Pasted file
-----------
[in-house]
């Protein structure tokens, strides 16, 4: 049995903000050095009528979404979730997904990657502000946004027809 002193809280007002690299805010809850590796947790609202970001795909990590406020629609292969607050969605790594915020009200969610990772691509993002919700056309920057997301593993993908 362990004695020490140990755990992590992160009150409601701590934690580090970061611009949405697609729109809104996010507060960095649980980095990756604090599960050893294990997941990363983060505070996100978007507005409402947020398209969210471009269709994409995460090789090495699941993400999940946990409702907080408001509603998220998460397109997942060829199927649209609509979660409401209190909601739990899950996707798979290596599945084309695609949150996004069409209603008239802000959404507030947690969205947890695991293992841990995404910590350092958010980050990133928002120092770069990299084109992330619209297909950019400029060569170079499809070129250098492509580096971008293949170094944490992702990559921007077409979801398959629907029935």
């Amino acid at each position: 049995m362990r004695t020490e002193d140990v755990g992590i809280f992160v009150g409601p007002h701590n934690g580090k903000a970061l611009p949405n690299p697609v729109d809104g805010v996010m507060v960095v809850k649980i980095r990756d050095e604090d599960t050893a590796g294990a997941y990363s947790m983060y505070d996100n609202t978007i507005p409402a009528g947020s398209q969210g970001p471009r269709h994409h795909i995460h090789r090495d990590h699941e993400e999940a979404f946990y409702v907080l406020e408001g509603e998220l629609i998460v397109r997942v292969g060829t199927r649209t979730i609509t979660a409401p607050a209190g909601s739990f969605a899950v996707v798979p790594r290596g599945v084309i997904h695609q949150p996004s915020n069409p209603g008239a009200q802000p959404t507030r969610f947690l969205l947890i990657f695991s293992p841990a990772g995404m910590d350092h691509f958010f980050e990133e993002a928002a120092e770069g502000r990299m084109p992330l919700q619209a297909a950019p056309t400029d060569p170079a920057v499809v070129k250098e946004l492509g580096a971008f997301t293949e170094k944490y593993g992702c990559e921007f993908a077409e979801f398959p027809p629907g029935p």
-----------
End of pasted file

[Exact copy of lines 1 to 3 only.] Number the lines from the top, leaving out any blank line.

[in-house]
């Protein structure tokens, strides 16, 4: 049995903000050095009528979404979730997904990657502000946004027809 002193809280007002690299805010809850590796947790609202970001795909990590406020629609292969607050969605790594915020009200969610990772691509993002919700056309920057997301593993993908 362990004695020490140990755990992590992160009150409601701590934690580090970061611009949405697609729109809104996010507060960095649980980095990756604090599960050893294990997941990363983060505070996100978007507005409402947020398209969210471009269709994409995460090789090495699941993400999940946990409702907080408001509603998220998460397109997942060829199927649209609509979660409401209190909601739990899950996707798979290596599945084309695609949150996004069409209603008239802000959404507030947690969205947890695991293992841990995404910590350092958010980050990133928002120092770069990299084109992330619209297909950019400029060569170079499809070129250098492509580096971008293949170094944490992702990559921007077409979801398959629907029935």
């Amino acid at each position: 049995m362990r004695t020490e002193d140990v755990g992590i809280f992160v009150g409601p007002h701590n934690g580090k903000a970061l611009p949405n690299p697609v729109d809104g805010v996010m507060v960095v809850k649980i980095r990756d050095e604090d599960t050893a590796g294990a997941y990363s947790m983060y505070d996100n609202t978007i507005p409402a009528g947020s398209q969210g970001p471009r269709h994409h795909i995460h090789r090495d990590h699941e993400e999940a979404f946990y409702v907080l406020e408001g509603e998220l629609i998460v397109r997942v292969g060829t199927r649209t979730i609509t979660a409401p607050a209190g909601s739990f969605a899950v996707v798979p790594r290596g599945v084309i997904h695609q949150p996004s915020n069409p209603g008239a009200q802000p959404t507030r969610f947690l969205l947890i990657f695991s293992p841990a990772g995404m910590d350092h691509f958010f980050e990133e993002a928002a120092e770069g502000r990299m084109p992330l919700q619209a297909a950019p056309t400029d060569p170079a920057v499809v070129k250098e946004l492509g580096a971008f997301t293949e170094k944490y593993g992702c990559e921007f993908a077409e979801f398959p027809p629907g029935p």